What inspires you? For me, it’s listening and talking to women who decide to go their own way. People who – despite being young and at the very beginning of their career – are willing to fail and go new ways. One of these women is Kim Gerlach, a fellow fair fashion enthusiast and blogger over on Kim goes Eko. When I read on her blog that she’s decided on a career change to dare and try something new, step out into the unknown, I was interested immediately.
Today, we’re talking about her journey towards sustainability, why she decided to go her own way and how you can move towards change as well. Enjoy reading!
A few years ago, while studying a rather unsatisfying bachelor of economics, I started to blog about sustainable fashion. Why? Because I wanted to document my experiment of not buying fast fashion for one year. This was the starting point for most of what I’m doing today. I’ve joined the start-up VinoKilo, have continued blogging and at one point decided to study again. These studies gave me new insights into leadership theories and sustainability.
My studies also “taught me” about Scandinavia, because I had to moved to Sweden. Now I’m continuing to live here and decided to start a career in Sweden. I’m stepping into social innovation, sustainability and the entrepreneurial eco system of the city of Malmö.
Today I am very happy to introduce Maykher to you! It’s a beautiful fair fashion label from England that has been born out of a Crowdfunder not even a year ago. Maykher has vowed to promote makers, instead of machines and thus save some beautiful old techniques. I really love their wonderful clutches, bags and scarves. If you’re looking for a meaningful gift or a little treat for yourself, check out their store!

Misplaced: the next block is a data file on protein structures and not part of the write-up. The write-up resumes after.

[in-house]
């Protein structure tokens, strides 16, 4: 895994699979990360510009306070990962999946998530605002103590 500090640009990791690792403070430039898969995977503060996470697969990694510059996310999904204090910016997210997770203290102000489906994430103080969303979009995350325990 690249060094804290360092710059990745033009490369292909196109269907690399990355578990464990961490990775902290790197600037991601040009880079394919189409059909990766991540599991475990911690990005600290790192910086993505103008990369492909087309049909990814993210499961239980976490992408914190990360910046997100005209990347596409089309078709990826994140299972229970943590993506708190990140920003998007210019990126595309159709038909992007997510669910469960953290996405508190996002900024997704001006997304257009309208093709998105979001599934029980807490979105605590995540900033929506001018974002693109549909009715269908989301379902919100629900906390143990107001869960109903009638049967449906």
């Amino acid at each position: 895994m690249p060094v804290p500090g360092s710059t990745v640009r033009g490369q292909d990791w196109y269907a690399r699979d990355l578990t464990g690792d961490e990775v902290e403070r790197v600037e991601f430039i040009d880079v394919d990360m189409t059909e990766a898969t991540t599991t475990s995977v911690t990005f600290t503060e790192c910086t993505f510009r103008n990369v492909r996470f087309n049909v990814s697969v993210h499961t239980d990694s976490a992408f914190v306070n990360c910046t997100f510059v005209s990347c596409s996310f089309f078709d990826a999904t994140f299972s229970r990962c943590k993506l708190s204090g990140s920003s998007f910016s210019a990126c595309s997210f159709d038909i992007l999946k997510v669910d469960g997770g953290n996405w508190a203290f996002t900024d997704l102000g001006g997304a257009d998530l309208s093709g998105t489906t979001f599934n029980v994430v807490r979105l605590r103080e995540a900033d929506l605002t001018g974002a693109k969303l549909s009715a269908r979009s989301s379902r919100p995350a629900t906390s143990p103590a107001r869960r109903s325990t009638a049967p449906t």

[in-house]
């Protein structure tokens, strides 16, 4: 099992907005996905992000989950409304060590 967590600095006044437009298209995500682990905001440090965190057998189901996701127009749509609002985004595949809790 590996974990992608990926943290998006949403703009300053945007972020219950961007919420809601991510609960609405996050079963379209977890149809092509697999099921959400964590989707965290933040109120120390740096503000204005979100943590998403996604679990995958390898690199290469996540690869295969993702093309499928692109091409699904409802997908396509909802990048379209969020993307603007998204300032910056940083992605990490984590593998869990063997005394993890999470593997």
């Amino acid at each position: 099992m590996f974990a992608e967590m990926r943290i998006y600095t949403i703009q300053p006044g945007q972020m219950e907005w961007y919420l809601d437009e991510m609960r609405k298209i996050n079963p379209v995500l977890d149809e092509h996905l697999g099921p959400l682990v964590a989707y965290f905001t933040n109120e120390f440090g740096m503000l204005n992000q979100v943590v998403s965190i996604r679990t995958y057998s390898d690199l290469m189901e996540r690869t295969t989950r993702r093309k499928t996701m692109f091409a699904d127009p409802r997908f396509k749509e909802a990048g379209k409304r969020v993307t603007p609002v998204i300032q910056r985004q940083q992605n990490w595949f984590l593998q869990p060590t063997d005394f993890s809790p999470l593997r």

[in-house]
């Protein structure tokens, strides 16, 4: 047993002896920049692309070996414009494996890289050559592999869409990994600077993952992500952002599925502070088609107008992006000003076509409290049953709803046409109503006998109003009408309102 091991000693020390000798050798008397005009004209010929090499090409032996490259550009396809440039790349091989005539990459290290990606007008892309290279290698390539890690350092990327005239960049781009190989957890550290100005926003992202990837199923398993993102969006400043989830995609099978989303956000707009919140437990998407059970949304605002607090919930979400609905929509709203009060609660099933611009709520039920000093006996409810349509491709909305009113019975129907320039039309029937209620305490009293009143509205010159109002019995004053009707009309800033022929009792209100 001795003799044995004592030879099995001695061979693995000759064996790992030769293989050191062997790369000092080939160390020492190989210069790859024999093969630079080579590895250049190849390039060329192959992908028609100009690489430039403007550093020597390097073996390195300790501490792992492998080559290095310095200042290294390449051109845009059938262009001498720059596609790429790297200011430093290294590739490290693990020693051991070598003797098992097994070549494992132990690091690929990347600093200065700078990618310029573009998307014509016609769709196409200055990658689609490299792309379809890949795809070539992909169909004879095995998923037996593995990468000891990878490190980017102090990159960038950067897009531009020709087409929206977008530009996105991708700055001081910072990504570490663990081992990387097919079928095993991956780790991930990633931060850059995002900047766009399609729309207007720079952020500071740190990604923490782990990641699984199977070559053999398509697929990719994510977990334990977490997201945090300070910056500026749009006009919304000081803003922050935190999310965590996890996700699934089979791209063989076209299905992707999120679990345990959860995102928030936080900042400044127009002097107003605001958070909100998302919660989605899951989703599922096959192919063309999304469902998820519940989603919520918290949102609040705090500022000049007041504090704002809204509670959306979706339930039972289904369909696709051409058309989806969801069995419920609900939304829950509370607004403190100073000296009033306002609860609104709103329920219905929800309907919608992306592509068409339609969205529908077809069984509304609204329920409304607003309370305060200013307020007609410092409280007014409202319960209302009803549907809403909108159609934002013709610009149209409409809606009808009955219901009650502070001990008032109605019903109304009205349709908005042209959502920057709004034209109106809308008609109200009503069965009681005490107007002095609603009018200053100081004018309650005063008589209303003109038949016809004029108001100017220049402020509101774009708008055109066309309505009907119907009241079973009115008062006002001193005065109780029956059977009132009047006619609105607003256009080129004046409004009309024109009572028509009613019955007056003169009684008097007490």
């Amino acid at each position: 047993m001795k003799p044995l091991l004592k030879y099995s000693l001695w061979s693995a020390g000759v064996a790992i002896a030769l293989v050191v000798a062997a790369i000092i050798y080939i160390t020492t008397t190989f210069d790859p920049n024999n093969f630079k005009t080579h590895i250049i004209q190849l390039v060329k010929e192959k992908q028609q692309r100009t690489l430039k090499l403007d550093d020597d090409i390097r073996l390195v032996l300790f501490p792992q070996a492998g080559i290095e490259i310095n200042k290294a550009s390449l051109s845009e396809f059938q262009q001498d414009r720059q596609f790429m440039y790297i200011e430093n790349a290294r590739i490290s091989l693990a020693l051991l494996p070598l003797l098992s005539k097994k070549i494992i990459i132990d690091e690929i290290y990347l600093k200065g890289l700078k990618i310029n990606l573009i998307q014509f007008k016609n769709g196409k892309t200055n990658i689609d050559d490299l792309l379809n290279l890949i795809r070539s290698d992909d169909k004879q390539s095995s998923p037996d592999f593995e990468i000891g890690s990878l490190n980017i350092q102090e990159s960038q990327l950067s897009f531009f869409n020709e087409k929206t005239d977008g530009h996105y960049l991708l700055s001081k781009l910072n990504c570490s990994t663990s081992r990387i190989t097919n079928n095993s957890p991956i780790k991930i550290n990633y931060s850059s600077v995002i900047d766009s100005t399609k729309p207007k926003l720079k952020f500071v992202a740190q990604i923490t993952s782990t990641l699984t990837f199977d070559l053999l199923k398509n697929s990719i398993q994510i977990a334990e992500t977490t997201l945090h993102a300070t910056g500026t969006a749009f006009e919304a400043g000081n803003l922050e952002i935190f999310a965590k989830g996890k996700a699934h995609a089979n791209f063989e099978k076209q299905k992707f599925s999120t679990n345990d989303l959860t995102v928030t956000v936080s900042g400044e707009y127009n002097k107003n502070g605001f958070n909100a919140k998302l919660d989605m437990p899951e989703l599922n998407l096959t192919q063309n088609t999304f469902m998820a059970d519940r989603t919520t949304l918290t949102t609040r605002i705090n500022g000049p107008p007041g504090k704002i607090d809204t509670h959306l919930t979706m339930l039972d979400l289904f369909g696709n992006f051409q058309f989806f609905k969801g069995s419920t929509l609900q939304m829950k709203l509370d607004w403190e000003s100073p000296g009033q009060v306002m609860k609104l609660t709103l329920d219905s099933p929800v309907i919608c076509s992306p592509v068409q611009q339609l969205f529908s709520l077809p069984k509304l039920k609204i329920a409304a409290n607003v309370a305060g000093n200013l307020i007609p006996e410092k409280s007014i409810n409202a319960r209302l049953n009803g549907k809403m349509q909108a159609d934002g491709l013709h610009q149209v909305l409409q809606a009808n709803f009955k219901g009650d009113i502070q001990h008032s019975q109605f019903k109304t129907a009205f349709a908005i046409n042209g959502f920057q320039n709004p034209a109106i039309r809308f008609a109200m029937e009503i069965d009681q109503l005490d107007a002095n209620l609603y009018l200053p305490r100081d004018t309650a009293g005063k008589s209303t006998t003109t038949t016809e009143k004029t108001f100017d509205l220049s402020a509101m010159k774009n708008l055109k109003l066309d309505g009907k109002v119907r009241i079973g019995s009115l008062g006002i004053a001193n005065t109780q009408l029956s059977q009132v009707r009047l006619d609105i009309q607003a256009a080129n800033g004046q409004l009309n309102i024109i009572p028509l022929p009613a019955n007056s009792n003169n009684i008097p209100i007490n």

Heidi from Maykher has kindly agreed to answer a few question about the label and their ideas about slow fashion for us. Enjoy the interview, I definitely loved her answers!
The idea of Maykher came about as I wanted to find a way to tackle some international social issues that I felt passionate about. I have always been aware and troubled by the negative treatment of women/girls around the world. Opportunities for many women and girls are so limited and their value disregarded purely based on their sex. It’s a travesty for womankind in any time period, but especially in 2017!
I wanted to do something but I had no idea what or how. I had no formal experience in foreign aid, international affairs or social care but I knew fashion well! Therefore I used my knowledge in the industry as my tool for good.
If only you could borrow clothes instead of buying new every time…that’s what Laura thought one day, desperate about her full closet and not enough clothes she actually liked. Half a year later, Kleiderrebell was born, an online store where you can borrow clothes as long as you like them. As soon as you’re fed up with wearing them, you give them back :)
I’ve talked to Laura about the story of Kleiderrebell – and how we can all make a change by consuming slower (ps: I borrowed some clothes from Kleiderrebell too – you can see the post here!)